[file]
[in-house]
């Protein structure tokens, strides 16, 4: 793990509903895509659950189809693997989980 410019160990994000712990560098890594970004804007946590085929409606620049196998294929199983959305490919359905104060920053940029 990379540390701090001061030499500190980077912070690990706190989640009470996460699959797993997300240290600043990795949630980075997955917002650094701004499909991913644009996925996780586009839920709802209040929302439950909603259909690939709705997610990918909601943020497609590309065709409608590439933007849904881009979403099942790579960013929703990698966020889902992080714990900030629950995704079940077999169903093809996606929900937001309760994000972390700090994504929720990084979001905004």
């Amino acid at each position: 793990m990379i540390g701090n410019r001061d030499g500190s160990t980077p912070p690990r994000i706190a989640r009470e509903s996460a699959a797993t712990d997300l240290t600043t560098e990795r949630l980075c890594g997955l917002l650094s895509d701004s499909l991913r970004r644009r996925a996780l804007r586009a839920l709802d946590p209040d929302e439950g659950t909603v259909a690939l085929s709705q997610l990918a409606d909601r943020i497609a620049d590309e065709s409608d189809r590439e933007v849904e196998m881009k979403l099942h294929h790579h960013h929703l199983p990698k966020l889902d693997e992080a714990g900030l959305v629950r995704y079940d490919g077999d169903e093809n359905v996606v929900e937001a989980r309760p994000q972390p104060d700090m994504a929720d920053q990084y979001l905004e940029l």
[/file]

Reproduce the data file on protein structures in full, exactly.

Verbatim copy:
[in-house]
């Protein structure tokens, strides 16, 4: 793990509903895509659950189809693997989980 410019160990994000712990560098890594970004804007946590085929409606620049196998294929199983959305490919359905104060920053940029 990379540390701090001061030499500190980077912070690990706190989640009470996460699959797993997300240290600043990795949630980075997955917002650094701004499909991913644009996925996780586009839920709802209040929302439950909603259909690939709705997610990918909601943020497609590309065709409608590439933007849904881009979403099942790579960013929703990698966020889902992080714990900030629950995704079940077999169903093809996606929900937001309760994000972390700090994504929720990084979001905004």
């Amino acid at each position: 793990m990379i540390g701090n410019r001061d030499g500190s160990t980077p912070p690990r994000i706190a989640r009470e509903s996460a699959a797993t712990d997300l240290t600043t560098e990795r949630l980075c890594g997955l917002l650094s895509d701004s499909l991913r970004r644009r996925a996780l804007r586009a839920l709802d946590p209040d929302e439950g659950t909603v259909a690939l085929s709705q997610l990918a409606d909601r943020i497609a620049d590309e065709s409608d189809r590439e933007v849904e196998m881009k979403l099942h294929h790579h960013h929703l199983p990698k966020l889902d693997e992080a714990g900030l959305v629950r995704y079940d490919g077999d169903e093809n359905v996606v929900e937001a989980r309760p994000q972390p104060d700090m994504a929720d920053q990084y979001l905004e940029l």